Hands up, who doesn’t like cake?
In this post, we’re going to explore why it might be helpful for speakers of English as a Second Language (ESL) to systematically work on their pronunciation after they’ve established a solid foundation in comprehension and speaking.
It’s all about headspace…
Changing pronunciation is easy, right?
This is not an uncommon view. However, in my experience, the assumption that changing or introducing new pronunciation patterns is easy, is often based on the idea that children learn to talk easily, so changing pronunciation as an adult is easy.
Let’s look at the following video – and keep in mind that Nell’s home language is English:
As a native speaker, Nell knows how to say both ‘t’ and ‘k’, but when she is asked to use them in a different way, she finds it difficult to change her pronunciation. This means she cannot focus fully on what she she wants to say because part of her mind is taken up with working on how to say it.
So changing or introducing new pronunciation (without practice) is trickier than some might think, even for a native speaker.
Speakers of ESL face an additional level of challenge as they have to learn how to pronounce consonants / vowels* that don’t exist in their home language(s).
Speaker effort …
Did you know? Typically, during development of speech and language in children, clarity of speech develops last.*
Let’s use a slice of cake as an analogy for adults learning ESL. Think of it as a representation of the practical language skills to be mastered by anyone who learns a second language.
Bottom layer. This assumes that speakers have good concentration skills, have learned some vocabulary and understand different kinds of spoken sentences.
The top layer (built on the foundation). This assumes speakers can produce grammatical spoken sentences / vocabulary and hold a conversation relatively confidently.
The filling in the middle. Represents the time it takes for speakers’ brains to process what’s being said and generate an appropriate spoken response.
The icing on the cake. Native listeners generally understand what is said to them – a speaker is broadly able to say all consonants / vowels** in their new language. Their ability to implement patterns of stress, rhythm and intonation appropriate to a new language varies.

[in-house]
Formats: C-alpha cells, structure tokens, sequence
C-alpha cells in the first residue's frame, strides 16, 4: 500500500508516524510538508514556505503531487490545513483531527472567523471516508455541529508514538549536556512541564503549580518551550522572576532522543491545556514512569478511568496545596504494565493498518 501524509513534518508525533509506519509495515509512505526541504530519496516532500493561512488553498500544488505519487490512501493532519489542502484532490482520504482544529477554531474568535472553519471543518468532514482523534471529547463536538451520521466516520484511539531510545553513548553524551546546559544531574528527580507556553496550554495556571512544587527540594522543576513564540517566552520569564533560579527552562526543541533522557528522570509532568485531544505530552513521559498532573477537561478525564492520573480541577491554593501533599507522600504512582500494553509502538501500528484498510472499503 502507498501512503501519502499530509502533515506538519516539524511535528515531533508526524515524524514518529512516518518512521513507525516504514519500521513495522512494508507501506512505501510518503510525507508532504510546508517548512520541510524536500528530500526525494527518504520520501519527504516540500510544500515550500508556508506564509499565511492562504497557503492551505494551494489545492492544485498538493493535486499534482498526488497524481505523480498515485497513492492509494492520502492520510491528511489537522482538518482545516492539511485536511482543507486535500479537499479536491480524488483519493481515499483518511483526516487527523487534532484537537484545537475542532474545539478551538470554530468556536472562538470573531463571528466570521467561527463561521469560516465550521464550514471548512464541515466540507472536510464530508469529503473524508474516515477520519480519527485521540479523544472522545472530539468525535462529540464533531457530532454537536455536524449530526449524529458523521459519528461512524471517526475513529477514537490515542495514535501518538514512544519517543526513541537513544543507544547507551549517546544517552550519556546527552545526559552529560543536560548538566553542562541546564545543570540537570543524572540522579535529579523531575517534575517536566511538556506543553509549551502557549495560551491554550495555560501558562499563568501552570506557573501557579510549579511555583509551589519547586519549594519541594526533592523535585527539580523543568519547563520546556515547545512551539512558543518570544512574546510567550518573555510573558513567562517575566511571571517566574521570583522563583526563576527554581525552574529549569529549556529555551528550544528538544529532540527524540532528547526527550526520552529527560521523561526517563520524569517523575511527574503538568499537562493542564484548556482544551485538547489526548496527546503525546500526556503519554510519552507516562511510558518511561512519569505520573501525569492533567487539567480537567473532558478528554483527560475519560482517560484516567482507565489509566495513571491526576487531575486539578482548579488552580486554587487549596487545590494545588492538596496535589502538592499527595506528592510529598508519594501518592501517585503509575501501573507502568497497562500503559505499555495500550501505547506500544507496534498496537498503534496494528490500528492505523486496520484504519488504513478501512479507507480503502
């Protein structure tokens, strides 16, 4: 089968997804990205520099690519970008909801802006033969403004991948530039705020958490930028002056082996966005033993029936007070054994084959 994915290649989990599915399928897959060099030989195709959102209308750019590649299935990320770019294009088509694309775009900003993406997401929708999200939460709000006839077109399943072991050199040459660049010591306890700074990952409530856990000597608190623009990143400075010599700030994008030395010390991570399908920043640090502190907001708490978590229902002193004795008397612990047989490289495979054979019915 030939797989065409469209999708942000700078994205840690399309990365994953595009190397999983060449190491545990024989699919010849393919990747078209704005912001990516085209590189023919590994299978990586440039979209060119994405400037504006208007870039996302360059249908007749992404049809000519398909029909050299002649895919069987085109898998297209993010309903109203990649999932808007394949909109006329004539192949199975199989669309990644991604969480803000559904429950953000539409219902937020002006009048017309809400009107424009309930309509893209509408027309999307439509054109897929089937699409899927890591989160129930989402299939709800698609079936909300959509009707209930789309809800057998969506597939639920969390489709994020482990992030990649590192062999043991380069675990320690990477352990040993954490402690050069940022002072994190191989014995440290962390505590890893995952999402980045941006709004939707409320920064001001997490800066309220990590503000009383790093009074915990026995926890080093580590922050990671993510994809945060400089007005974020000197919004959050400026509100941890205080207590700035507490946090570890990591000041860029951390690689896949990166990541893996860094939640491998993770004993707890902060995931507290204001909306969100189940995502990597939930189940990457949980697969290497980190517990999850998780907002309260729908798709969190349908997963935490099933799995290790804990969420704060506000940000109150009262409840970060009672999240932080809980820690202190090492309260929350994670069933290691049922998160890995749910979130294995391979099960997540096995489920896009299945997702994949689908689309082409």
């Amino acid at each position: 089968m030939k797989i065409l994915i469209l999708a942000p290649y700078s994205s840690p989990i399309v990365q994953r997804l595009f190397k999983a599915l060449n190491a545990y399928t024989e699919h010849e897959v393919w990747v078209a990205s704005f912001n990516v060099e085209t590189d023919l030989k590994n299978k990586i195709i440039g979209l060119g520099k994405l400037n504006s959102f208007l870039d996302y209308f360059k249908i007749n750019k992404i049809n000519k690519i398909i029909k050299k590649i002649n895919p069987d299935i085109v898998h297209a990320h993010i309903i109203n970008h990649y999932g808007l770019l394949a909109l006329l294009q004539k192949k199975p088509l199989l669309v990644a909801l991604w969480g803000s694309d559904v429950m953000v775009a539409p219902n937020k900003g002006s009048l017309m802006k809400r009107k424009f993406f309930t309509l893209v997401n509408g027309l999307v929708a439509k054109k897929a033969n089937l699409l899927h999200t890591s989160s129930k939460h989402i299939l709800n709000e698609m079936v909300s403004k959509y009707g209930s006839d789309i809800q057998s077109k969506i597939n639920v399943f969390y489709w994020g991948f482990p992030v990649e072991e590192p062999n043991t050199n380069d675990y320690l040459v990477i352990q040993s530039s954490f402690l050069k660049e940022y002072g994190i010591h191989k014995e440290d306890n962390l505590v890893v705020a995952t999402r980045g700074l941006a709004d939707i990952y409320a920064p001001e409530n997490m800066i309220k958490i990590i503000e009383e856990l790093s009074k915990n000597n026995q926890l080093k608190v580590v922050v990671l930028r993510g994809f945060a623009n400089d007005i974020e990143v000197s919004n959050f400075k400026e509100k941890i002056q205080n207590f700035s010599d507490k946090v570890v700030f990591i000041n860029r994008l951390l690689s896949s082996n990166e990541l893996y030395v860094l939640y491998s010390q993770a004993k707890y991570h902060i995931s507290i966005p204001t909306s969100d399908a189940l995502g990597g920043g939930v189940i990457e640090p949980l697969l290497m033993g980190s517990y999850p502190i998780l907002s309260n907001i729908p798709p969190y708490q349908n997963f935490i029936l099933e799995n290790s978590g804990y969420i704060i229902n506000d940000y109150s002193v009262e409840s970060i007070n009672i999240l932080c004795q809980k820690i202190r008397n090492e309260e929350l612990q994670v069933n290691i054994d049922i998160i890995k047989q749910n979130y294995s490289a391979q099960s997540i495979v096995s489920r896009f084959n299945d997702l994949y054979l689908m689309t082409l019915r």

(Note: culturally appropriate use of non-verbal communication such as gestures, eye contact, facial expression is assumed in this analogy).
Headspace and processing …
My point is that the mental effort required (aka headspace) during the early stages of learning in a second language is arguably high and processing speed is often slow.
This is because speakers are learning new words: what they mean; what they sound like; how to sequence them in spoken sentences and, broadly, how to pronounce them. Everyday cognitive processes such as planning / sequencing / conveying thoughts and ideas will also be going on.
It should come as no surprise that the extra mental effort required to learn a new language might cause speakers to feel more tired than usual during this process.
Listener effort …
Then there’s the listener experience. Most listeners will give others extra time when they recognise someone is doing their best in an unfamiliar language.
However, in a professional working environment, the pressure to communicate well is high.
Obviously, if speakers realise that listeners may have ‘switched off’ during a key presentation, this will damage their confidence. Similarly, listeners may end phone calls after becoming frustrated at not understanding what has been said, in spite of the speaker’s best efforts.
What is actually involved in changing / improving pronunciation?
Changing pronunciation requires several skills and high levels of motivation and concentration. These skills include:
- Systematically fine-tuning listening skills to help a speaker hear phonemes that don’t exist in their home language(s).
- Training a speaker’s brain, mouth, tongue and voice to consistently and correctly pronounce phonemes they don’t use in their home language(s).
- Speakers tuning into and adjusting their own rate, intonation, rhythm and stress patterns of speech to the language they’re learning.
- The provision of clear strategies to help speakers implement and maintain changes consistently over time.
A systematic approach benefits both speakers AND those who listen to them.
Artikul8’s courses incorporate a hierarchy of auditory, visual and tactile cues to achieve this in English.
A practical solution …
The overall aim of good pronunciation in any language must surely be to facilitate confident communication by the speaker and, to minimise listener effort.
I’m not saying that adults shouldn’t focus on pronunciation at all when starting to learn English as a second language.
I am saying it’s a good idea for speakers of ESL to work systematically on pronunciation once good comprehension and speaking skills are established, because at that point, they have the headspace to concentrate fully on doing so.
This is also why Artikul8® recommends clients have a minimum IELTS score of 4.5 before enrolling on our courses.
* In typical development, children develop the following skills from first (1) to last (5) when learning to talk: 1. Attention and Listening; 2. Play; 3. Understanding spoken language; 4. Producing spoken language; 5. Clarity of speech.
** Consonants / vowels = phonemes in this context. See previous post dated 24 April 2020.